Allocation Model of a Unicellular Plankton Generalist

All life is faced by a fundamental trade-off: how to allocate limited resources to the various tasks that allows them to grow, survive and reproduce. For unicellular organisms, these tasks include gaining energy from light, taking up mineral nutrients form their environment, capturing and digesting prey items, and constructing defences (armour, escape behaviour, toxins).

We develop a generalist model where we consider variable allocation strategies for light harvesting, nutrient uptake and phaegotrophy. This captures a wide sweep of unicellular life forms from autotrophy, to heterotrophy with mixotrophy (part plant – part animal) in between. And all in a single model description.

Fixed carbon is taken up through photosynthesis and phaegotrophy while nutrients come via direct intake or from prey, and synthesised to produce new biomass.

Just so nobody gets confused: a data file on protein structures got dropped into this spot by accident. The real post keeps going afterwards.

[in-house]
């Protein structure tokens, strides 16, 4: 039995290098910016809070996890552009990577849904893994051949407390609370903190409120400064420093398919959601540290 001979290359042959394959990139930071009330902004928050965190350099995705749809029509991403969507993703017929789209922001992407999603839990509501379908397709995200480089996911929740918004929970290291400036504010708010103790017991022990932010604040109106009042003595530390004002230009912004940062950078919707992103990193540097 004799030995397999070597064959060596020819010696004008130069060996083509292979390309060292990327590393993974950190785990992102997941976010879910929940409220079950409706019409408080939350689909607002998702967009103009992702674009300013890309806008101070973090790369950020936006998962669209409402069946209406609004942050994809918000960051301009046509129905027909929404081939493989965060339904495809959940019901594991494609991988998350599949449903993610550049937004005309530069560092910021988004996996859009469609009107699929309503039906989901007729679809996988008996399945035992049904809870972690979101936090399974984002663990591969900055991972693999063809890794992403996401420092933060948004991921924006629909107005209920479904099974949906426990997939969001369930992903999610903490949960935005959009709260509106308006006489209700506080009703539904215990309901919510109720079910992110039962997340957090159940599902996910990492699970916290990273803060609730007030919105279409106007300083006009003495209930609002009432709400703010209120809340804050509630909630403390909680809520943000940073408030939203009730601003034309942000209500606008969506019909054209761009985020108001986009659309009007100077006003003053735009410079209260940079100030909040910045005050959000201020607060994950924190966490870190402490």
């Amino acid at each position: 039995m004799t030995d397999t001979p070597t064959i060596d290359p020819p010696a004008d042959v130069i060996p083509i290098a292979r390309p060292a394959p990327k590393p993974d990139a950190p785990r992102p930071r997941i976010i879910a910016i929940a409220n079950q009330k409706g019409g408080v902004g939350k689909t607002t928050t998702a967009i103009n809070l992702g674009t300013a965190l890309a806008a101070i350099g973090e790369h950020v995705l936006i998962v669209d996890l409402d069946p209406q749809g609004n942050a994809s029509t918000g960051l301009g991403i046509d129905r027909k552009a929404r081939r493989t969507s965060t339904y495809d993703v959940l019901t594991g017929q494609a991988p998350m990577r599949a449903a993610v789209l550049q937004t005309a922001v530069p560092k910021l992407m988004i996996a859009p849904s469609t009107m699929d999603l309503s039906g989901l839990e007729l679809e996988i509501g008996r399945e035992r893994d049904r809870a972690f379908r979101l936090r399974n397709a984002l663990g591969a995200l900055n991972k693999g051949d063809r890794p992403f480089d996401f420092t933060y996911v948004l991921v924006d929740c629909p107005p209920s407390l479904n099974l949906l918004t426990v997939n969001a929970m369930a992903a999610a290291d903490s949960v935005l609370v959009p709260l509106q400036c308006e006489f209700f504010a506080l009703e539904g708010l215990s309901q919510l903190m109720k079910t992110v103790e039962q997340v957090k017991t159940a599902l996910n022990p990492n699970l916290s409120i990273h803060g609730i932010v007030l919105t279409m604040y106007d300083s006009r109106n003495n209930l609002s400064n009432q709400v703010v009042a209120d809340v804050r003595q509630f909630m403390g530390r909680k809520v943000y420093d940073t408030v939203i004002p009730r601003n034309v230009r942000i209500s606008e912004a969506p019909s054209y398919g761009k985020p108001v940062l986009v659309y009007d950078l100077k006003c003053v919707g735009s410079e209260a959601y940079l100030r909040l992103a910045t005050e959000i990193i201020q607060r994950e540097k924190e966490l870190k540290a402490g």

In each process, there is a required cost in both the construction and maintenance of appropriate machinery (chloroplasts, uptake sites, enzymes, ribosomes, mitochondria) to carry out these tasks: costs that are paid for in fixed carbon leading to respiration. Synthesised biomass has a certain C:N ratio and any excess is excreted.

Size plays a central role in that affinity scales differently for the acquisition of the various  resources. Light harvesting for instance scales with the surface area of the cell, nutrient uptake with its linear dimension while phaegotrophy with the cell volume. Optimal allocation thus varies not only with environmental conditions (ambient light and nutrients, prey availability) but also size.